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Sue Anne! You’ve got some Spaining to do! Day 28, Spanish Sweets

I love me some sweets.  Let’s see what Spain has to offer!

I saw this in the window of the sweet shop and I swear I saw pinon nuts speckled in it.  I was disappointed to find that they were dry bread-y, cracker-y, noodle-y things.  This wound up being more like a rice crispy treat but instead of marshmallow goo holding it together it was most likely honey.

4/10  Will not buy again.

I love marzipan and I got suckered into this beautifully arranged store in a touristy area.  Got pistachio and orange.  They were both flavorful but the texture was grainy?  Sugary?  They were definitely too sweet.  (Can you believe it?)

5/10  Will not buy again.

From the same store, I finally got my pinon nut fix.  These were rich.  This turron is a crunchy form of nougat.  The top and bottom of each bar had a thin, edible, wafer-like paper to keep them separated from one another.  Perhaps they are gooey when freshly made.

7/10  Could buy again, but could live without them.

Ok really Marie biscuits?  You have a wikipedia entry?  How did I not know about you?  I refer to these “biscuits” as “godforsaken cookies” because I can’t stop eating them.  It’s just a lightly sweet, flat cookie with some vanilla in it.  So, same flavor as a vanilla wafer?  Different thickness and texture though.  These are what tide me over when I’m waiting desperately for my 9PM Spanish dinner.  I normally eat dinner between 6 and 7 at home so to keep me from murdering a living being in the face, I’ve been consuming these cookies like… like… well fucking google should start marketing them to me any day now.  Like, they will have figured out with their little mosquito drones that collect hourly blood samples from me and upload data to evil corporations that my chemical makeup is at least 1/3 Marie “biscuit.”  By the way world: A real biscuit is a hot and savory bread-like substance that is made from flour and milk and butter and love and is usually drowned in gravy.  That’s a biscuit.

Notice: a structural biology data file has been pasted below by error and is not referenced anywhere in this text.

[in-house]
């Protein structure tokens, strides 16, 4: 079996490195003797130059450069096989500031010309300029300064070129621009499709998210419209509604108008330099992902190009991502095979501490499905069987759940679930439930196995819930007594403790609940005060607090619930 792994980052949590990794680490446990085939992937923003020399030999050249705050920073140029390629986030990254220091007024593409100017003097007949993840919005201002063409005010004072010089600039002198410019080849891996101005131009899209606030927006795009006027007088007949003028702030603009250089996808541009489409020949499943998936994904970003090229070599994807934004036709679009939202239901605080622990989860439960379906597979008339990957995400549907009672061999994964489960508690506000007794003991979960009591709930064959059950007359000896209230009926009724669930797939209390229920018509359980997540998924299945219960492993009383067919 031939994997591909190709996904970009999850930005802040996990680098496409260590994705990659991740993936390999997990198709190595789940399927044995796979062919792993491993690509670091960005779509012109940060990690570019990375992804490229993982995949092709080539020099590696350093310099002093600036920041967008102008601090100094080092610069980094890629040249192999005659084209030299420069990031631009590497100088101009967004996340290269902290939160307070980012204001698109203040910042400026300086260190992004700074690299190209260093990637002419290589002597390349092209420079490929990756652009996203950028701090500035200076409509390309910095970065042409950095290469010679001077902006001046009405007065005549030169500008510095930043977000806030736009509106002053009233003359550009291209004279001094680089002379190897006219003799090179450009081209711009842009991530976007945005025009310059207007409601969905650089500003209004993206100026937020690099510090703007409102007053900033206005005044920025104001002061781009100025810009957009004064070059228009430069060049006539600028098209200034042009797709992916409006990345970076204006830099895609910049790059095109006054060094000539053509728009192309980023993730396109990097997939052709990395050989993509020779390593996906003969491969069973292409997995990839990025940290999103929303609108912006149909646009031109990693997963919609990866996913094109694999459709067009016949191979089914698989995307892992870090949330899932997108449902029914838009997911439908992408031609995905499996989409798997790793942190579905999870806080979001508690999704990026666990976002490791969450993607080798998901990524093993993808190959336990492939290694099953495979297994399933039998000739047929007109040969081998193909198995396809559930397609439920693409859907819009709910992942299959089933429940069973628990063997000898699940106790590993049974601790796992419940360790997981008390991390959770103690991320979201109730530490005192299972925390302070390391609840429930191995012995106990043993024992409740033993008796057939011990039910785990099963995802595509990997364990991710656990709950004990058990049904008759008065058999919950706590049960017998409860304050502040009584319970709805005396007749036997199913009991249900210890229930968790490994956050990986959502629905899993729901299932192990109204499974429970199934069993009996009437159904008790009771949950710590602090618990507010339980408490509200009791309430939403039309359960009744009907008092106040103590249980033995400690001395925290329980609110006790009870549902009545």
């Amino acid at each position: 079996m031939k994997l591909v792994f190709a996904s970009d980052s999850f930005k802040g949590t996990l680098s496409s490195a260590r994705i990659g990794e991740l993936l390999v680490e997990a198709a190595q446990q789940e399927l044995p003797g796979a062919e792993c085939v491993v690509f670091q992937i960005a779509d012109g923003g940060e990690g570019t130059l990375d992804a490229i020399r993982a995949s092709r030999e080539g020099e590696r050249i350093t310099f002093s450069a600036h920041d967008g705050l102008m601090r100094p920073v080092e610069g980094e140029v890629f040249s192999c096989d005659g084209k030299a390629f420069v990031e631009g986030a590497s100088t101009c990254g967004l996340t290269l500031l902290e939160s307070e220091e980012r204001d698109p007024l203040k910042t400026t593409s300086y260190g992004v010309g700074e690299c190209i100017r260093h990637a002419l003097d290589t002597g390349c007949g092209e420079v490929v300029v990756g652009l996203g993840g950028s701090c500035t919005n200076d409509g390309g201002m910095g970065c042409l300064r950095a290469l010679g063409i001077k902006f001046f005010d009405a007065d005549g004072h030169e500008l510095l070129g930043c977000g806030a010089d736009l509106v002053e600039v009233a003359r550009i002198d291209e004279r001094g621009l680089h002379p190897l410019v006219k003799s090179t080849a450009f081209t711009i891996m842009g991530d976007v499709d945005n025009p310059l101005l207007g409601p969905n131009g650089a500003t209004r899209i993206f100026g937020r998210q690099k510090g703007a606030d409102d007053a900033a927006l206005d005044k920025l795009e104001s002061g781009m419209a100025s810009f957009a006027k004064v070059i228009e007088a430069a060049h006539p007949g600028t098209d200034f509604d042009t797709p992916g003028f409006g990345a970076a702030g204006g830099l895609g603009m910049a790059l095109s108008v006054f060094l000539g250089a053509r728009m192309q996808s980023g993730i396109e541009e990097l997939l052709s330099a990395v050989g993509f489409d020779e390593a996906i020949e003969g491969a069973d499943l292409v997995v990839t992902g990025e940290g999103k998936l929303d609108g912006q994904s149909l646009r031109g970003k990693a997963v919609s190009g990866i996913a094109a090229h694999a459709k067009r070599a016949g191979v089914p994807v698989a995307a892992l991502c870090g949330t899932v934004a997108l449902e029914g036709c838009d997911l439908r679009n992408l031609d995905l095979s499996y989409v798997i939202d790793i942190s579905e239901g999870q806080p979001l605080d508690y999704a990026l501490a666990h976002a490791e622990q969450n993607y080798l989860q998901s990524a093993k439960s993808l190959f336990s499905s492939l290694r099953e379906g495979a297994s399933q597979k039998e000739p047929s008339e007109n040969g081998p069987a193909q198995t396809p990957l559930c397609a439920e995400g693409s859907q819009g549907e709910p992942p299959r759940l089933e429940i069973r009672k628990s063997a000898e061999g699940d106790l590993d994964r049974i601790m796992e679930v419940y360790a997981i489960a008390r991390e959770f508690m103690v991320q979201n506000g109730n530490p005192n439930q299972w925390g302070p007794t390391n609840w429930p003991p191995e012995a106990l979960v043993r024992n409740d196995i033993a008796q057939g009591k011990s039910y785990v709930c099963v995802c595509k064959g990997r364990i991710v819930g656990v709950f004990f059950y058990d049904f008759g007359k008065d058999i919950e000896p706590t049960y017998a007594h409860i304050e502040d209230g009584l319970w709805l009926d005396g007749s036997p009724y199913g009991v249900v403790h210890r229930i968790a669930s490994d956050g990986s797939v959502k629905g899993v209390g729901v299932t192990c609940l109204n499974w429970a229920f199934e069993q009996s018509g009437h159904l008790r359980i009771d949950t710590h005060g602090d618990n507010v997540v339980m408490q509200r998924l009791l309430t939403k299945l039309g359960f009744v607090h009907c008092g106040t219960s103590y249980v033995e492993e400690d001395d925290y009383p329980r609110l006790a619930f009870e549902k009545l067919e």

8/10  Will grudgingly buy again… godforsaken cookies… mutter.

Gelato abounds here but you really gotta hunt to find good stuff.  You don’t want the stuff with artificial colors in it – you want the real stuff.  I’ve had several flavors but my favorite has been one with ricotta and fig.  Getting the right gelato will mentally sustain me for about 3 days.

10/10  For the right gelato.  I will always buy again.  I sometimes wake up thinking about gelato.  And cats.

I bought these on a whim.  I went into this store looking for a sandwich and wound up with cookies.  Ok see – these weird things are happening out here.  ONE – they have siesta which means everything closes in the afternoon from about 2 to 5.  TWO – I’ve gotten weird about buying food.  For example, on this day, I was thinking I’d get some tapas in town but it was Good Friday and the Semana Santa frenzy was still happening.  The town of Castilblanco was crowded with people.  People everywhere and the place is tiny.  They’re so tiny they don’t even have a real wikipedia page.  I enjoy going into a half empty cafe where there is no pressure on me to order quickly but that wasn’t possible on this day.  I stood in front of many counters looking at the menu and just opted to leave because there was too much pressure and noise and people.  Later in this little grocery store, still hungry for lunch, I was pressured by people waiting to buy things behind me and the clerk literally pulling the garage door thingy down while I was in there.  I grabbed some chips and pointed at these cookies and said, “azucar?” which means “sugar?” (I had no time to even open my translator and type a full sentence.)  She indicated that they were sweet and I bought them.  It turns out I bought a concoction of lard, flour, sugar, anise, and cinnamon called “tortas polvorones.”  Not bad.  Also not a sandwich.